Re: garden group issue
- Subject: Re: [cg] garden group issue
- From: David Smead <email@example.com>
- Date: Thu, 1 Aug 2002 21:11:05 +0000 (UTC)
These are just my observations about community - I have no professional
background in the subject.
You can generate a sense of community with a charismatic leader, but there
will always be some who fail to be impressed or see faults with that
person. Dissent will effectively be repressed. At some point, however,
that kind of community will fall apart.
It takes trust and good faith for a healthy community to grow and survive.
The issue facing the new leader isn't what rules to apply. What has to
happen is getting each gardener to feel vested in, not just their plot,
but the garden as a whole. And that's only possible if each gardener feels
like they are equal in the decision making process - something not
possible with an autocratic leader, or one who survives by charming some
inside group of participants who `run the show'.
How can you get there from where you are? First, make NO decisions or
plans for the way the garden should or shouldn't be. The new leader needs
to find one other person to join her in a `garden community effort', which
can be just a general cleanup of the garden. Keep this effort short,
perhaps an hour, but do follow it with food. The sharing of food is viewed
by all cultures as a positive and community building experience.
Now try to make this `event' regular. Invite others, but don't coerce
them. It may take awhile to get the other gardeners involved, and the
event may have different gardeners who attend at different times.
As time goes on, the garden will take the shape that the participants want
it to. Be ever mindful that there will never be a single vision for the
garden, nor should there be. The best you can hope for is that the garden
is an expression of people working their own plots with pride, and
participating at their level of comfort with other gardeners on community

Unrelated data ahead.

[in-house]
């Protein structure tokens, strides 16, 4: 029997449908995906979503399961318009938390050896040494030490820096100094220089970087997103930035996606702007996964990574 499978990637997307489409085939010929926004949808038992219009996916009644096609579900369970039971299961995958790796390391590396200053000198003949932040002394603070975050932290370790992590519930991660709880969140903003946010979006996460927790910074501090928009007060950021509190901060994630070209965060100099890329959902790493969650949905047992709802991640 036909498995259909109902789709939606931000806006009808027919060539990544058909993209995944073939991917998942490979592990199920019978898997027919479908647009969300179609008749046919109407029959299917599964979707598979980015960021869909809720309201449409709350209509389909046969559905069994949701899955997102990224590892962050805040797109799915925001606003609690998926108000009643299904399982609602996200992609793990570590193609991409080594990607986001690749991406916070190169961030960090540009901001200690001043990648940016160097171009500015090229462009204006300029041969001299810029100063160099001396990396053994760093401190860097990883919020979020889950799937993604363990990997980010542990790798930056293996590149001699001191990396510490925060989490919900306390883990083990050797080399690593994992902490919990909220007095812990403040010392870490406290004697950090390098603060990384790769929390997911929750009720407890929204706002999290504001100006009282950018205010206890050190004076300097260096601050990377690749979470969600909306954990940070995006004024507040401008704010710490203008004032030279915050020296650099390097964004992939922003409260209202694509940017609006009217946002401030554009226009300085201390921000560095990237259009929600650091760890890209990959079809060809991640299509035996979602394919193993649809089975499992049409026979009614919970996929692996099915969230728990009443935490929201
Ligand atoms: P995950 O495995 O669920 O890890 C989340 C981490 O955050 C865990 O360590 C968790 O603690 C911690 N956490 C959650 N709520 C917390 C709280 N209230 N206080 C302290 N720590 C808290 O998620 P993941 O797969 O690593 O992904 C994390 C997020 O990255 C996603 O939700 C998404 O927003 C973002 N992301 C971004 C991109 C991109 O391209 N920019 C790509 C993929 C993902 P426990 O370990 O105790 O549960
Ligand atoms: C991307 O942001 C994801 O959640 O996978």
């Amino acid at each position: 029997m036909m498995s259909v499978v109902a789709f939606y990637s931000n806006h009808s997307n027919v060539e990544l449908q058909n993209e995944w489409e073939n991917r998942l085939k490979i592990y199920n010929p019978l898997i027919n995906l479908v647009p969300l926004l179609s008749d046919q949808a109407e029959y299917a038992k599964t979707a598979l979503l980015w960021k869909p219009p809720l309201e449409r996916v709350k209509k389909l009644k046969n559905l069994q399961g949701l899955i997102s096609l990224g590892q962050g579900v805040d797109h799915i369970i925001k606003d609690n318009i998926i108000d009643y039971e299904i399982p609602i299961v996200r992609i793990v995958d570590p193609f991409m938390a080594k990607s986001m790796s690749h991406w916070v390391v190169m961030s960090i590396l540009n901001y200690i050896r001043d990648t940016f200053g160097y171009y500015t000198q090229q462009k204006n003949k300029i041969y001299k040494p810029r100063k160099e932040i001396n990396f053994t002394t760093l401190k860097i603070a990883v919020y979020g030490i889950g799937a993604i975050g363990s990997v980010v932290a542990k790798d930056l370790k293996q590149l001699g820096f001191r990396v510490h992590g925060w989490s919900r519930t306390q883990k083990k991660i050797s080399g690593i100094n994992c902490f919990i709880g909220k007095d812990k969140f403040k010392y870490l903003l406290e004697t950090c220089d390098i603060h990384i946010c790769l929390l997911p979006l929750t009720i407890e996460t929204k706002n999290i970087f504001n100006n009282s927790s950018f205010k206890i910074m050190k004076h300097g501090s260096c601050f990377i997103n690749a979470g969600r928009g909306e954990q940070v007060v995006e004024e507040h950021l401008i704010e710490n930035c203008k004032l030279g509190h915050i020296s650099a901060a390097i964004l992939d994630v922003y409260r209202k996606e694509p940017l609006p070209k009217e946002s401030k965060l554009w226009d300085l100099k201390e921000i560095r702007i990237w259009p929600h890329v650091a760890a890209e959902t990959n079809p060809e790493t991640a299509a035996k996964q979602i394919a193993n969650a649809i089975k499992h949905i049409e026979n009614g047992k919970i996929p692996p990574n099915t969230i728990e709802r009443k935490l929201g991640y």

And don't wait for next year. Start now!
On Thu, 1 Aug 2002, Lynn Gregor wrote:
> Please bear with me as I explain this situation and offer any
> suggestions/fresh ideas you may have:
> I'm working with a garden leader/coordinator at a small neighborhood community
> garden that has been struggling ever since it began about 5 years ago. She
> just took on leadership this year because no one else would do it. There has
> been about 4 different leaders since the start of the garden. The overriding
> attitude in the garden (according to the current leader) is that people come
> to their plot, it's their own, they take care of it and leave. It is not
> really a community effort.
> This new leader really wants to implement some rules and make this a beautiful
> site (it's been quite haggard and run down). Incidentally, the current garden
> leader is blind, she can see shadow and light and has a garden plot and a home
> health aid to read for her etc. She lives next door to the garden. So we set
> up a meeting a couple of weeks ago for today but now, one gardener says their
> going out of town, the others cannot be reached, the other said he just might
> not come.
> So I told the leader to just have a meeting that focuses on next year and
> invite current gardeners and any potential gardeners. Just write this year
> off and focus on next year. The resources from the city of Cleveland may be
> canceled if they do not do well enough next year - just because it's been so
> many years that they've received resources and have not utilized them.
> Honestly, I don't have any answers at this point - just trying to do the best
> we can. Any suggestions?!
> Thanks, Lynn Gregor
> OSU Extension
> Cleveland, Ohio
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To post an e-mail to the list: email@example.com
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